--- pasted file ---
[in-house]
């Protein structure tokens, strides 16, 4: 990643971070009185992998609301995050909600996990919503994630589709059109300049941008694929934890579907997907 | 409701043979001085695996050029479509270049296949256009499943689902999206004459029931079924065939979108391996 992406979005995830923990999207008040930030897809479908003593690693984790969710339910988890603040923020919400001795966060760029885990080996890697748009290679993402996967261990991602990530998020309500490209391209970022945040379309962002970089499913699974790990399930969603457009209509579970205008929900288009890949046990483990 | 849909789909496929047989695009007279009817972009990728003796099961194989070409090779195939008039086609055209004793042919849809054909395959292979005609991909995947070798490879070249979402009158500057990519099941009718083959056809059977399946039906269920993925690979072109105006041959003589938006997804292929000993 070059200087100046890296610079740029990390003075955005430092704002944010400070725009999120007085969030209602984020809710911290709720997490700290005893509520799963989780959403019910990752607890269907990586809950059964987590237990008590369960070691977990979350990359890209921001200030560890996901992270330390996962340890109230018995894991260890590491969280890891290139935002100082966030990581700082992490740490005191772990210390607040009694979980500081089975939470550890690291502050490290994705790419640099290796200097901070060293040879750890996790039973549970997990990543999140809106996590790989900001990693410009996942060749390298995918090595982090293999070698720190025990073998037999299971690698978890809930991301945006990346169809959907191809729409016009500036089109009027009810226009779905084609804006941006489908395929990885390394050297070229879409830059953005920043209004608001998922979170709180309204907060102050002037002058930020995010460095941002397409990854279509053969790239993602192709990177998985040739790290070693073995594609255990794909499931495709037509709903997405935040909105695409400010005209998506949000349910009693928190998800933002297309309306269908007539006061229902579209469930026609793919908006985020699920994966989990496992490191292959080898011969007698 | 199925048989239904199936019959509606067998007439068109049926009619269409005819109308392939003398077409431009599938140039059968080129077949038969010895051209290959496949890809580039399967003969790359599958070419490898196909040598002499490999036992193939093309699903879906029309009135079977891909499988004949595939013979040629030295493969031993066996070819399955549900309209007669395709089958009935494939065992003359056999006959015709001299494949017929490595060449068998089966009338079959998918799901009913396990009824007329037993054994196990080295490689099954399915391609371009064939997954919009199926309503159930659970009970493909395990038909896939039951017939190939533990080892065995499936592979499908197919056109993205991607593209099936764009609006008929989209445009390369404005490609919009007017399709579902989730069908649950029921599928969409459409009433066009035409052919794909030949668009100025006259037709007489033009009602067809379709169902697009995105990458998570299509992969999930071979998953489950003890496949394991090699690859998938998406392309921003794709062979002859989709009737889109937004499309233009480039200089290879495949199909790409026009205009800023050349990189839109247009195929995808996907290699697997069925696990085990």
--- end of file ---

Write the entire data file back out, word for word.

[in-house]
């Protein structure tokens, strides 16, 4: 990643971070009185992998609301995050909600996990919503994630589709059109300049941008694929934890579907997907 | 409701043979001085695996050029479509270049296949256009499943689902999206004459029931079924065939979108391996 992406979005995830923990999207008040930030897809479908003593690693984790969710339910988890603040923020919400001795966060760029885990080996890697748009290679993402996967261990991602990530998020309500490209391209970022945040379309962002970089499913699974790990399930969603457009209509579970205008929900288009890949046990483990 | 849909789909496929047989695009007279009817972009990728003796099961194989070409090779195939008039086609055209004793042919849809054909395959292979005609991909995947070798490879070249979402009158500057990519099941009718083959056809059977399946039906269920993925690979072109105006041959003589938006997804292929000993 070059200087100046890296610079740029990390003075955005430092704002944010400070725009999120007085969030209602984020809710911290709720997490700290005893509520799963989780959403019910990752607890269907990586809950059964987590237990008590369960070691977990979350990359890209921001200030560890996901992270330390996962340890109230018995894991260890590491969280890891290139935002100082966030990581700082992490740490005191772990210390607040009694979980500081089975939470550890690291502050490290994705790419640099290796200097901070060293040879750890996790039973549970997990990543999140809106996590790989900001990693410009996942060749390298995918090595982090293999070698720190025990073998037999299971690698978890809930991301945006990346169809959907191809729409016009500036089109009027009810226009779905084609804006941006489908395929990885390394050297070229879409830059953005920043209004608001998922979170709180309204907060102050002037002058930020995010460095941002397409990854279509053969790239993602192709990177998985040739790290070693073995594609255990794909499931495709037509709903997405935040909105695409400010005209998506949000349910009693928190998800933002297309309306269908007539006061229902579209469930026609793919908006985020699920994966989990496992490191292959080898011969007698 | 199925048989239904199936019959509606067998007439068109049926009619269409005819109308392939003398077409431009599938140039059968080129077949038969010895051209290959496949890809580039399967003969790359599958070419490898196909040598002499490999036992193939093309699903879906029309009135079977891909499988004949595939013979040629030295493969031993066996070819399955549900309209007669395709089958009935494939065992003359056999006959015709001299494949017929490595060449068998089966009338079959998918799901009913396990009824007329037993054994196990080295490689099954399915391609371009064939997954919009199926309503159930659970009970493909395990038909896939039951017939190939533990080892065995499936592979499908197919056109993205991607593209099936764009609006008929989209445009390369404005490609919009007017399709579902989730069908649950029921599928969409459409009433066009035409052919794909030949668009100025006259037709007489033009009602067809379709169902697009995105990458998570299509992969999930071979998953489950003890496949394991090699690859998938998406392309921003794709062979002859989709009737889109937004499309233009480039200089290879495949199909790409026009205009800023050349990189839109247009195929995808996907290699697997069925696990085990």